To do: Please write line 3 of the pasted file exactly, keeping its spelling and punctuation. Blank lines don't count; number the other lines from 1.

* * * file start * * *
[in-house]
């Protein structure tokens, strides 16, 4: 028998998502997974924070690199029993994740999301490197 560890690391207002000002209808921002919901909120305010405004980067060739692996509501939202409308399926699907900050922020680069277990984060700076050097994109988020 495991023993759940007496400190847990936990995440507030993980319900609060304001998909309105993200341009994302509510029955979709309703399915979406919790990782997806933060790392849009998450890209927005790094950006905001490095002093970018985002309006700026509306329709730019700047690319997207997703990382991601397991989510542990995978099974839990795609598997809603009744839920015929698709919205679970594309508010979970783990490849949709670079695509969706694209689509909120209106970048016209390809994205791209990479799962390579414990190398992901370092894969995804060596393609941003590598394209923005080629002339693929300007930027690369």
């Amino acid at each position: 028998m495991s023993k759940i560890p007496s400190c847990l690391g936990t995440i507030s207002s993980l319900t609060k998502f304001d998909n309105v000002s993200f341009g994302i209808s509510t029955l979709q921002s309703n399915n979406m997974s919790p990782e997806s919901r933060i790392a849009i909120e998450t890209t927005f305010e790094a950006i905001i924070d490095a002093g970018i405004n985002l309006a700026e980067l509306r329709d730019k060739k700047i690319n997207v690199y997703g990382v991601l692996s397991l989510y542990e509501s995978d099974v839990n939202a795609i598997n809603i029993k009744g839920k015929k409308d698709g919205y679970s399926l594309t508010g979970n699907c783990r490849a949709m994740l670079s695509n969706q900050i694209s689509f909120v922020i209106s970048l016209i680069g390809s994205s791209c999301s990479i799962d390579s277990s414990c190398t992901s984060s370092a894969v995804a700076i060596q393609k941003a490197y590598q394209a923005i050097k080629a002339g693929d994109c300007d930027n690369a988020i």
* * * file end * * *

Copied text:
């Amino acid at each position: 028998m495991s023993k759940i560890p007496s400190c847990l690391g936990t995440i507030s207002s993980l319900t609060k998502f304001d998909n309105v000002s993200f341009g994302i209808s509510t029955l979709q921002s309703n399915n979406m997974s919790p990782e997806s919901r933060i790392a849009i909120e998450t890209t927005f305010e790094a950006i905001i924070d490095a002093g970018i405004n985002l309006a700026e980067l509306r329709d730019k060739k700047i690319n997207v690199y997703g990382v991601l692996s397991l989510y542990e509501s995978d099974v839990n939202a795609i598997n809603i029993k009744g839920k015929k409308d698709g919205y679970s399926l594309t508010g979970n699907c783990r490849a949709m994740l670079s695509n969706q900050i694209s689509f909120v922020i209106s970048l016209i680069g390809s994205s791209c999301s990479i799962d390579s277990s414990c190398t992901s984060s370092a894969v995804a700076i060596q393609k941003a490197y590598q394209a923005i050097k080629a002339g693929d994109c300007d930027n690369a988020i």